Jill Lawrence, recently a columnist for U.S. News & World Report who will soon take over as the commentary editor at USA TODAY: 1) I would love to know details on how, when and why the Donald Trump candidacy falls apart. 2) Whether Chris Christie's "Bridgegate" will ever rear its head again, and if so, to what effect. 3) I'd also want to know what it will take for Jeb Bush to finally get the message that the country is done with the Bush family.

Jon Margolis, Vermont-based retired chief political correspondent, Chicago Tribune: What baffles me is the fact-free tone of this campaign, a phenomenon of which Trump is the leading (but not the only) practitioner and beneficiary. Actually, “fact-free” understates the case. It’s not just candidates making false statements. There’s nothing new about that, and we (I still consider myself part of the political press corps, if marginally) know how to deal with that.

But this year, candidates are not simply making statements that are false; they are making statements that are meaningless, that have no cognitive content. They cannot be fact-checked. Carly Fiorina being wrong about the fetus tapes we know how to deal with. Trump saying, “I’m a smart person, I know how to run things, I know how to make America great again,” not so much. Yet the meaningless statements are routinely reported, as though they were meaningful and rational.

If I had a crystal ball I’d like to know: Who’s going to vote? And who isn’t?

With only one white person or another atop either ticket, African-American turnout is likely to be at least a tad lower. Will Hispanics be motivated? And what about all these apparently angry white people? Some who tell pollsters they are for Trump or Carson could turn out to be non-voters.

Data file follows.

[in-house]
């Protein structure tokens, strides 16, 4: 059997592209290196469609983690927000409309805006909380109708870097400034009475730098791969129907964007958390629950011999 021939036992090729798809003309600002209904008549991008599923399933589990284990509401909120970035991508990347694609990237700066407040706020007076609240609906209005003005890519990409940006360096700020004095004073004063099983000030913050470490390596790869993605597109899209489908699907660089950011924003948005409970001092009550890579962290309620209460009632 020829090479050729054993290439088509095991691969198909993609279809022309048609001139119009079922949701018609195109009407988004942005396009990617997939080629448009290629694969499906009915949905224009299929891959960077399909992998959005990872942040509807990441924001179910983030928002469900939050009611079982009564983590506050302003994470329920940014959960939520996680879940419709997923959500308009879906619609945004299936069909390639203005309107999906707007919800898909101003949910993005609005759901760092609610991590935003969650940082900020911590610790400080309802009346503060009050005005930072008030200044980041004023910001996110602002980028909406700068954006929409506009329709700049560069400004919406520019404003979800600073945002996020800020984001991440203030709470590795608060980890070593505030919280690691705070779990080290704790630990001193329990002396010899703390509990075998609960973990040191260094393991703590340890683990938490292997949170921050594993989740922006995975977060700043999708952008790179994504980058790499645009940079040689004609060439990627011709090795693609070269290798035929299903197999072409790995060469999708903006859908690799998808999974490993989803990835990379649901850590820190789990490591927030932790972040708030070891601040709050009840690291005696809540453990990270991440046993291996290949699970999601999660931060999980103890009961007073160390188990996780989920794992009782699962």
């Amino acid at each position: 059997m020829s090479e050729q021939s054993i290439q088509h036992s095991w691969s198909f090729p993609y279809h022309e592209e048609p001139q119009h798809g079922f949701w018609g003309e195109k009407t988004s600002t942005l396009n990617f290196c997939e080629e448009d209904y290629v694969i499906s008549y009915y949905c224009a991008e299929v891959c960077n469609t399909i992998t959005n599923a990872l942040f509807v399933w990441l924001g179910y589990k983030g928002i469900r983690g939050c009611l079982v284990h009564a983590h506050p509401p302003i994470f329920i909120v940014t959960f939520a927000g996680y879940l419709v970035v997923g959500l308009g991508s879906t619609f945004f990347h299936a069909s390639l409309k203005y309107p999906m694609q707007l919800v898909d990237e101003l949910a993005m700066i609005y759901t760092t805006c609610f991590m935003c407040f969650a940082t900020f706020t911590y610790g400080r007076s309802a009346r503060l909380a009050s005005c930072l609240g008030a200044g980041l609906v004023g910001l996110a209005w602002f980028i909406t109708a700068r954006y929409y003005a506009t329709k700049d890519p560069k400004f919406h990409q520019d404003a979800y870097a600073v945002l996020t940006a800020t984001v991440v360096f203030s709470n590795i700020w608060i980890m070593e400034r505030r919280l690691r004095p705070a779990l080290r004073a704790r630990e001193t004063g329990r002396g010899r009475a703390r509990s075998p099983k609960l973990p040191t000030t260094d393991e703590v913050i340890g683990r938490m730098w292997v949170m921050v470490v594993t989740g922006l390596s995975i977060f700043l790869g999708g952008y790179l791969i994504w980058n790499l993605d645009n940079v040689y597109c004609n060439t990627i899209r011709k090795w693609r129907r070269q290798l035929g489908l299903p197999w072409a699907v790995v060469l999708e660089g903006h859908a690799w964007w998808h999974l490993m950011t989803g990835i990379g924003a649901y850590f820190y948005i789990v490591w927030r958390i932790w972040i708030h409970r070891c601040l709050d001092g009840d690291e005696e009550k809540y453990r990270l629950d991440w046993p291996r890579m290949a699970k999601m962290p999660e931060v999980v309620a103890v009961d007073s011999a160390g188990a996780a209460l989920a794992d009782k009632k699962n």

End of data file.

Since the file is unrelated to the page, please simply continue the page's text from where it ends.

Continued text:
Jonathan Martin, national political correspondent, The New York Times: Who is the broker at the brokered convention that just…may…happen this time.

Roland Martin, host-managing editor, NewsOneNow, and senior analyst, Tom Joyner Morning Show: The one thing I would truly love to know is when will we see a massive Latino voter registration drive that rivals the efforts during the Civil Rights Movement. I know there are existing efforts, but I am surprised that someone has not announced an ambitious effort to put 2 million eligible but unregistered Latino voters on the rolls to have a major impact on the next president.

Laura Washington, Chicago Sun-Times columnist and political analyst, ABC-owned WLS-TV: If Marco Rubio or Ted Cruz emerge from the fray and become the nominee, how can they redeem themselves in the eyes of crucial Latino voters, given their immigration records and Cuban heritage? What role will the American urban warfare between police and communities of color play in the race? Will Bill Clinton be more of an asset or a liability to his wife?

Jeff Zeleny, CNN senior Washington correspondent: Donald Trump has shattered all crystal balls this campaign season — not to mention conventional wisdom — but there's at least one hurdle yet to cross: history. Of all the things I would like to know about how the next chapter of the 2016 election will play out, it's whether history will once again be our best guide for this race. The Republican script in recent elections has called for nominating the establishment figure, even after months of flirting with a wildcard candidate like Trump. But in this election, will history offer a roadmap to the future?

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    James Warren

    New York City native, graduate of Collegiate School, Amherst College and Roosevelt University. Married to Cornelia Grumman, dad of Blair and Eliot. National columnist, U.S. News & World Report. Former managing editor and Washington Bureau Chief, Chicago Tribune.